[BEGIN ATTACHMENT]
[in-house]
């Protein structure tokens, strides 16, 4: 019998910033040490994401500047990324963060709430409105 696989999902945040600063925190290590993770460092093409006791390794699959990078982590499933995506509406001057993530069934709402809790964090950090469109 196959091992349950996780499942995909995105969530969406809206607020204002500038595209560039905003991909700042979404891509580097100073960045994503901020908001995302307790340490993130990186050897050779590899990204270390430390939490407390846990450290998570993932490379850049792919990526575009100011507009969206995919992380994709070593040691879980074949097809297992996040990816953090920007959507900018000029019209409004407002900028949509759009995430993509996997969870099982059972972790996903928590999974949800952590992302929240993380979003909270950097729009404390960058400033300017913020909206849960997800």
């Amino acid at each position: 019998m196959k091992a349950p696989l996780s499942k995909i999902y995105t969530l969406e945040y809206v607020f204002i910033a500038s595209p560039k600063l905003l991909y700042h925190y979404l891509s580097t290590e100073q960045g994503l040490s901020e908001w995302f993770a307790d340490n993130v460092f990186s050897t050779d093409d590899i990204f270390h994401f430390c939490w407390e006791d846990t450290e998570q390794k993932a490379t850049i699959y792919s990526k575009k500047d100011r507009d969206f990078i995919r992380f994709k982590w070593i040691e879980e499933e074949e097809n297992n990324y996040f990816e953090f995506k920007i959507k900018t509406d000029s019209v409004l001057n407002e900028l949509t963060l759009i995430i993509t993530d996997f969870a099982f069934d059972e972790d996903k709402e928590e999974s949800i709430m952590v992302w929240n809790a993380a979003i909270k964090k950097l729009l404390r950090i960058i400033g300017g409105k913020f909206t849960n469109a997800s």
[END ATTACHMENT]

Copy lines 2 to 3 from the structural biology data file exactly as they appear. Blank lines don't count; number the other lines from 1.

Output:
């Protein structure tokens, strides 16, 4: 019998910033040490994401500047990324963060709430409105 696989999902945040600063925190290590993770460092093409006791390794699959990078982590499933995506509406001057993530069934709402809790964090950090469109 196959091992349950996780499942995909995105969530969406809206607020204002500038595209560039905003991909700042979404891509580097100073960045994503901020908001995302307790340490993130990186050897050779590899990204270390430390939490407390846990450290998570993932490379850049792919990526575009100011507009969206995919992380994709070593040691879980074949097809297992996040990816953090920007959507900018000029019209409004407002900028949509759009995430993509996997969870099982059972972790996903928590999974949800952590992302929240993380979003909270950097729009404390960058400033300017913020909206849960997800």
């Amino acid at each position: 019998m196959k091992a349950p696989l996780s499942k995909i999902y995105t969530l969406e945040y809206v607020f204002i910033a500038s595209p560039k600063l905003l991909y700042h925190y979404l891509s580097t290590e100073q960045g994503l040490s901020e908001w995302f993770a307790d340490n993130v460092f990186s050897t050779d093409d590899i990204f270390h994401f430390c939490w407390e006791d846990t450290e998570q390794k993932a490379t850049i699959y792919s990526k575009k500047d100011r507009d969206f990078i995919r992380f994709k982590w070593i040691e879980e499933e074949e097809n297992n990324y996040f990816e953090f995506k920007i959507k900018t509406d000029s019209v409004l001057n407002e900028l949509t963060l759009i995430i993509t993530d996997f969870a099982f069934d059972e972790d996903k709402e928590e999974s949800i709430m952590v992302w929240n809790a993380a979003i909270k964090k950097l729009l404390r950090i960058i400033g300017g409105k913020f909206t849960n469109a997800s």